Artificial tissue used to research uterine contractions

June 02, 2020

WASHINGTON, June 2, 2020 -- Advanced tissue engineering technologies allow scientists to mimic the structure of a uterus, enabling crucial research on fertility and disease.

In an APL Bioengineering article, by AIP Publishing, researchers present two mechanobiology tools for experiments on synthetic or artificial uterine tissue. They wanted to study the negative effects of hyperperistalsis, contractions of the uterine wall that occur too frequently.

Throughout an individual's lifetime, the uterus undergoes spontaneous contractions of the uterine wall, which can induce uterine peristalsis, a specific wavelike contraction pattern. These contractions are important for many reproductive processes, such as the transportation of sperm prior to impregnation, but hyperperistalsis could impede fertility and lead to diseases, such as adenomyosis or endometriosis.

"The nonpregnant spontaneous myometrial contractions induce the uterine peristalsis, which exerts physical loads on the internal endometrial barrier and, thereby, affect the biological performance," said David Elad, one of the paper's authors.

The designed tools include a well, which can be disassembled for installation of a biological in vitro model in an experimental chamber, and a flow chamber and transmission system that create the contraction patterns.

"The cells are cultured on a biological or synthetic membrane stretched over a well bottom, which is installed into a cylindrical medium holder. Once the biological model is ready, the well bottom can be disassembled and then installed in the experimental chamber," said Elad. "As far as we know, it is the first time an in vitro biological model was exposed to peristaltic wall shear stresses."

Using their experimental setup, the authors found peristaltic shear stresses caused alterations to the cytoskeleton of endometrial epithelial cells and myometrial smooth muscle cells of the synthetic uterine tissue.

Future research using this approach might include studying the effect of different contraction patterns and the role hormones play in uterine peristalsis. The researchers noted uterine wall models can typically be applied to study models of intestine walls and some organs and tissues.

"The laboratory approach of this work demonstrates future options to explore the complex processes of human reproduction, especially during early stages when accessibility and ethical limitations prohibit in vivo experiments," said Elad.
-end-
The article, "Tissue engineered endometrial barrier exposed to peristaltic flow shear stresses," is authored by David Elad, Uri Zaretsky, Tatyana Kuperman, Mark Gavriel, Mian Long, Ariel Jaffa and Dan Grisaru. The article will appear in APL Bioengineering on June 2, 2020 (DOI: 10.1063/5.0001994). After that date, it can be accessed at https://aip.scitation.org/doi/10.1063/5.0001994.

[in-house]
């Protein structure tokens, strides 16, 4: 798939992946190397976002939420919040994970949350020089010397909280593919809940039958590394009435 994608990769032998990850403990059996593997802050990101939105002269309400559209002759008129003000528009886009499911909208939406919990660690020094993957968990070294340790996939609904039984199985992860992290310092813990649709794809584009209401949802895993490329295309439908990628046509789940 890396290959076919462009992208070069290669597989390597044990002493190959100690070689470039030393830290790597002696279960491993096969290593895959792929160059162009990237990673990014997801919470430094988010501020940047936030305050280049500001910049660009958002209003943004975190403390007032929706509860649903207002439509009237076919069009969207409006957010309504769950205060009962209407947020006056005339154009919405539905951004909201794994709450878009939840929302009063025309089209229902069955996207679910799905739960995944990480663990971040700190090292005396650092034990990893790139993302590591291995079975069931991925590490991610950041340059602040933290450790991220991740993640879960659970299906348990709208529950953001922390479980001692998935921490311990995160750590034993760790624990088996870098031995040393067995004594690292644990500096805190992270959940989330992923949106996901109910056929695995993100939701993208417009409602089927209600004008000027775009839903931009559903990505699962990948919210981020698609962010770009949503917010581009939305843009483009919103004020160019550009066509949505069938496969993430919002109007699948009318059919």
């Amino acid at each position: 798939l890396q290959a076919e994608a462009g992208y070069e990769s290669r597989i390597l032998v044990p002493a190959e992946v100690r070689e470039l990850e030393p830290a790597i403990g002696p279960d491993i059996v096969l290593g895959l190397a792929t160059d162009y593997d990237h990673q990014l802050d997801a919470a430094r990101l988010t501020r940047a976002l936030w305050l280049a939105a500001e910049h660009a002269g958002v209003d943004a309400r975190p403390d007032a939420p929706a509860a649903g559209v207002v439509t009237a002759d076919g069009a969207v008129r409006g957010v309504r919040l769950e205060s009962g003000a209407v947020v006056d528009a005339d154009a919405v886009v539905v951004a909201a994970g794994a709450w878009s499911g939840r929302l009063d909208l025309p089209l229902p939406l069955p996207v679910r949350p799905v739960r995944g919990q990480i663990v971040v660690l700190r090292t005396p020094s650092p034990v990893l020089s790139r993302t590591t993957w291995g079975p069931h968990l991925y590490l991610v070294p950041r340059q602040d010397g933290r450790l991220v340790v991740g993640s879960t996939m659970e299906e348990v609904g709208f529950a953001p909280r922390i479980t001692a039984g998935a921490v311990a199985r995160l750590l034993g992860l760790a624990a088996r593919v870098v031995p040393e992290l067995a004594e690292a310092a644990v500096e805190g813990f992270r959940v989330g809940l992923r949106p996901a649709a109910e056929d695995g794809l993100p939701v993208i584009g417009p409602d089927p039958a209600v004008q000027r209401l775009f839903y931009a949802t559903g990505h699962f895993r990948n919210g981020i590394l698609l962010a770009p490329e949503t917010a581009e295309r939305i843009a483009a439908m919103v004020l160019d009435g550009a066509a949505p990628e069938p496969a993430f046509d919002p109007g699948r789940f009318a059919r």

ABOUT THE JOURNAL

APL Bioengineering is an open access journal publishing significant discoveries specific to the understanding and advancement of physics and engineering of biological systems. See http://aip.scitation.org/journal/apb.

American Institute of Physics

Related Fertility Articles from Brightsurf:

What are your chances of having a second IVF baby after fertility treatment for the first?
As the restrictions on fertility clinics start to be lifted and IVF treatment resumes, research published in Human Reproduction journal offers reassuring news to women who have had to delay their treatment for a second IVF baby because of the coronavirus.

Fertility preservation use among transgender adolescents
Transgender adolescents often seek hormonal intervention to achieve a body consistent with their gender identity and those interventions affect reproductive function.

A new way to assess male fertility
Current tests for male fertility include measuring the concentration and motility of spermatozoa.

Male fertility after chemotherapy: New questions raised
Professor Delb├Ęs, who specializes in reproductive toxicology, conducted a pilot study in collaboration with oncologists and fertility specialists from the McGill University Health Centre (MUHC) on a cohort of 13 patients, all survivors of pediatric leukemia and lymphoma.

Vaping may harm fertility in young women
E-cigarette usage may impair fertility and pregnancy outcomes, according to a mouse study published in the Journal of the Endocrine Society.

Are fertility apps useful?
Researchers at EPFL and Stanford have carried out an analysis of the largest datasets from fertility awareness apps.

Marijuana and fertility: Five things to know
For patients who smoke marijuana and their physicians, 'Five things to know about ... marijuana and fertility' provides useful information for people who may want to conceive.

How could a changing climate affect human fertility?
Human adaptation to climate change may include changes in fertility, according to a new study by an international group of researchers.

Migrants face a trade-off between status and fertility
Researchers from the universities of Helsinki, Turku and Missouri as well as the Family Federation of Finland present the first results from a new, extraordinarily comprehensive population-wide dataset that details the lives of over 160,000 World War II evacuees in terms of integration.

Phthalates may impair fertility in female mice
A phthalate found in many plastic and personal care products may decrease fertility in female mice, a new study found.

Read More: Fertility News and Fertility Current Events
Brightsurf.com is a participant in the Amazon Services LLC Associates Program, an affiliate advertising program designed to provide a means for sites to earn advertising fees by advertising and linking to Amazon.com.